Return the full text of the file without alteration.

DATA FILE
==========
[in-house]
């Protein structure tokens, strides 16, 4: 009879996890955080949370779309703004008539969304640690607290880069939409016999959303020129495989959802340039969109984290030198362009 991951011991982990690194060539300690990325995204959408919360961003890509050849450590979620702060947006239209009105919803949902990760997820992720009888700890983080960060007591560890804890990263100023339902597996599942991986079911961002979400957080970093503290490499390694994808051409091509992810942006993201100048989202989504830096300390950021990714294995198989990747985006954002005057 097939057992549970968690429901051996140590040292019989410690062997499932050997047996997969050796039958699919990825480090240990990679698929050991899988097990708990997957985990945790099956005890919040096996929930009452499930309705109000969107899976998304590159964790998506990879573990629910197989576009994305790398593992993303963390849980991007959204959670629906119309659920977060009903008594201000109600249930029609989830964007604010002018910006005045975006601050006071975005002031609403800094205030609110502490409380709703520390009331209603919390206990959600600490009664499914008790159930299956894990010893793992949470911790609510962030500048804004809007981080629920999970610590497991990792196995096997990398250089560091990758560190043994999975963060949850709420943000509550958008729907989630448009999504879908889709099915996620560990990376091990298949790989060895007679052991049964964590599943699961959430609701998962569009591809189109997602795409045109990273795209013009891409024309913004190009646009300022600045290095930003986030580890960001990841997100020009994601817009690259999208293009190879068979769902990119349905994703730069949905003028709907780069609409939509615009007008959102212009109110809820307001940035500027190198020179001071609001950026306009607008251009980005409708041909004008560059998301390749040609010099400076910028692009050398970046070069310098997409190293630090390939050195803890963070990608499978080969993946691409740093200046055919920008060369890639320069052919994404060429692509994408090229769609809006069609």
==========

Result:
[in-house]
């Protein structure tokens, strides 16, 4: 009879996890955080949370779309703004008539969304640690607290880069939409016999959303020129495989959802340039969109984290030198362009 991951011991982990690194060539300690990325995204959408919360961003890509050849450590979620702060947006239209009105919803949902990760997820992720009888700890983080960060007591560890804890990263100023339902597996599942991986079911961002979400957080970093503290490499390694994808051409091509992810942006993201100048989202989504830096300390950021990714294995198989990747985006954002005057 097939057992549970968690429901051996140590040292019989410690062997499932050997047996997969050796039958699919990825480090240990990679698929050991899988097990708990997957985990945790099956005890919040096996929930009452499930309705109000969107899976998304590159964790998506990879573990629910197989576009994305790398593992993303963390849980991007959204959670629906119309659920977060009903008594201000109600249930029609989830964007604010002018910006005045975006601050006071975005002031609403800094205030609110502490409380709703520390009331209603919390206990959600600490009664499914008790159930299956894990010893793992949470911790609510962030500048804004809007981080629920999970610590497991990792196995096997990398250089560091990758560190043994999975963060949850709420943000509550958008729907989630448009999504879908889709099915996620560990990376091990298949790989060895007679052991049964964590599943699961959430609701998962569009591809189109997602795409045109990273795209013009891409024309913004190009646009300022600045290095930003986030580890960001990841997100020009994601817009690259999208293009190879068979769902990119349905994703730069949905003028709907780069609409939509615009007008959102212009109110809820307001940035500027190198020179001071609001950026306009607008251009980005409708041909004008560059998301390749040609010099400076910028692009050398970046070069310098997409190293630090390939050195803890963070990608499978080969993946691409740093200046055919920008060369890639320069052919994404060429692509994408090229769609809006069609």